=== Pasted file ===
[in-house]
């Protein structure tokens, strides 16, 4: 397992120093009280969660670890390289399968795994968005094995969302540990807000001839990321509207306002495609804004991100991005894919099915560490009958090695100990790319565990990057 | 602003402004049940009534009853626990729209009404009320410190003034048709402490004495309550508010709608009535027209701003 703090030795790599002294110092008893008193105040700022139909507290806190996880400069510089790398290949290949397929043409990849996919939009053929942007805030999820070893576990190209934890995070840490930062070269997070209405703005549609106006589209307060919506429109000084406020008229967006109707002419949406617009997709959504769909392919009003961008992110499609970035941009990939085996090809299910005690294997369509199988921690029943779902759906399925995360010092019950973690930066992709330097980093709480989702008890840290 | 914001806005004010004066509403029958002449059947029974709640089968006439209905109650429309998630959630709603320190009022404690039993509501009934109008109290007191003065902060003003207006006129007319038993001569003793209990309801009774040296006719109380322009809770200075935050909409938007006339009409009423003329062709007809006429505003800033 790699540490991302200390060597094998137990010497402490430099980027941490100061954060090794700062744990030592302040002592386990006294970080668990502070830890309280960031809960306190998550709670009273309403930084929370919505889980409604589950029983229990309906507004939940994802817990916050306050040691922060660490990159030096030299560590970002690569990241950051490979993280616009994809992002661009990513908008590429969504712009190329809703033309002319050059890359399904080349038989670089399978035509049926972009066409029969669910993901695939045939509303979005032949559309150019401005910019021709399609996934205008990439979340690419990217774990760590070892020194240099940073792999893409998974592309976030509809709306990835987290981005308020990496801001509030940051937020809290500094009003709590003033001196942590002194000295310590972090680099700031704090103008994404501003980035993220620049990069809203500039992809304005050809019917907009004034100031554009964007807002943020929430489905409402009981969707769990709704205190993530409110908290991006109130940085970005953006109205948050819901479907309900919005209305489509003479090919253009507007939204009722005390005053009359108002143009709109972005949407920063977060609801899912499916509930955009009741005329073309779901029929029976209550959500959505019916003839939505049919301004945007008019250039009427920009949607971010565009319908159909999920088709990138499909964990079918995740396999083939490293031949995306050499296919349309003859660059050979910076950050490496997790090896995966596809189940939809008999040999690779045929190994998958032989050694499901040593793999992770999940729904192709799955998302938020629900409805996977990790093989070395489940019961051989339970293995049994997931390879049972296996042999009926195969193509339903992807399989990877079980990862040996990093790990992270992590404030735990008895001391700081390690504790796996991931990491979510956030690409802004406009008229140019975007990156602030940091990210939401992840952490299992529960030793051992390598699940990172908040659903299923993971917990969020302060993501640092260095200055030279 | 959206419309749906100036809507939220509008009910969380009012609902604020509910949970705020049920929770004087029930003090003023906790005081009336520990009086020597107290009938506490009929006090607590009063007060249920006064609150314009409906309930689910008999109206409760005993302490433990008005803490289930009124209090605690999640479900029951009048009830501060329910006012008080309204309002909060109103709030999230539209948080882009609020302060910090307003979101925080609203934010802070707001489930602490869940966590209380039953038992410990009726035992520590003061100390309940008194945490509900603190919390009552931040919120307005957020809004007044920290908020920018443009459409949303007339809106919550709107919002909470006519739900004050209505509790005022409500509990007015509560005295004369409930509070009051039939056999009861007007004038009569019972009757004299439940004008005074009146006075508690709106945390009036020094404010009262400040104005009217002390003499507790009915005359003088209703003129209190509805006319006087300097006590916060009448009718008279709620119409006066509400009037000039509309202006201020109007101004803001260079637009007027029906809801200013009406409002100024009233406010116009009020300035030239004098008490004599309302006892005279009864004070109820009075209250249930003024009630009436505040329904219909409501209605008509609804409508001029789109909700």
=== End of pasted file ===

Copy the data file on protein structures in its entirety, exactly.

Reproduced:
[in-house]
């Protein structure tokens, strides 16, 4: 397992120093009280969660670890390289399968795994968005094995969302540990807000001839990321509207306002495609804004991100991005894919099915560490009958090695100990790319565990990057 | 602003402004049940009534009853626990729209009404009320410190003034048709402490004495309550508010709608009535027209701003 703090030795790599002294110092008893008193105040700022139909507290806190996880400069510089790398290949290949397929043409990849996919939009053929942007805030999820070893576990190209934890995070840490930062070269997070209405703005549609106006589209307060919506429109000084406020008229967006109707002419949406617009997709959504769909392919009003961008992110499609970035941009990939085996090809299910005690294997369509199988921690029943779902759906399925995360010092019950973690930066992709330097980093709480989702008890840290 | 914001806005004010004066509403029958002449059947029974709640089968006439209905109650429309998630959630709603320190009022404690039993509501009934109008109290007191003065902060003003207006006129007319038993001569003793209990309801009774040296006719109380322009809770200075935050909409938007006339009409009423003329062709007809006429505003800033 790699540490991302200390060597094998137990010497402490430099980027941490100061954060090794700062744990030592302040002592386990006294970080668990502070830890309280960031809960306190998550709670009273309403930084929370919505889980409604589950029983229990309906507004939940994802817990916050306050040691922060660490990159030096030299560590970002690569990241950051490979993280616009994809992002661009990513908008590429969504712009190329809703033309002319050059890359399904080349038989670089399978035509049926972009066409029969669910993901695939045939509303979005032949559309150019401005910019021709399609996934205008990439979340690419990217774990760590070892020194240099940073792999893409998974592309976030509809709306990835987290981005308020990496801001509030940051937020809290500094009003709590003033001196942590002194000295310590972090680099700031704090103008994404501003980035993220620049990069809203500039992809304005050809019917907009004034100031554009964007807002943020929430489905409402009981969707769990709704205190993530409110908290991006109130940085970005953006109205948050819901479907309900919005209305489509003479090919253009507007939204009722005390005053009359108002143009709109972005949407920063977060609801899912499916509930955009009741005329073309779901029929029976209550959500959505019916003839939505049919301004945007008019250039009427920009949607971010565009319908159909999920088709990138499909964990079918995740396999083939490293031949995306050499296919349309003859660059050979910076950050490496997790090896995966596809189940939809008999040999690779045929190994998958032989050694499901040593793999992770999940729904192709799955998302938020629900409805996977990790093989070395489940019961051989339970293995049994997931390879049972296996042999009926195969193509339903992807399989990877079980990862040996990093790990992270992590404030735990008895001391700081390690504790796996991931990491979510956030690409802004406009008229140019975007990156602030940091990210939401992840952490299992529960030793051992390598699940990172908040659903299923993971917990969020302060993501640092260095200055030279 | 959206419309749906100036809507939220509008009910969380009012609902604020509910949970705020049920929770004087029930003090003023906790005081009336520990009086020597107290009938506490009929006090607590009063007060249920006064609150314009409906309930689910008999109206409760005993302490433990008005803490289930009124209090605690999640479900029951009048009830501060329910006012008080309204309002909060109103709030999230539209948080882009609020302060910090307003979101925080609203934010802070707001489930602490869940966590209380039953038992410990009726035992520590003061100390309940008194945490509900603190919390009552931040919120307005957020809004007044920290908020920018443009459409949303007339809106919550709107919002909470006519739900004050209505509790005022409500509990007015509560005295004369409930509070009051039939056999009861007007004038009569019972009757004299439940004008005074009146006075508690709106945390009036020094404010009262400040104005009217002390003499507790009915005359003088209703003129209190509805006319006087300097006590916060009448009718008279709620119409006066509400009037000039509309202006201020109007101004803001260079637009007027029906809801200013009406409002100024009233406010116009009020300035030239004098008490004599309302006892005279009864004070109820009075209250249930003024009630009436505040329904219909409501209605008509609804409508001029789109909700």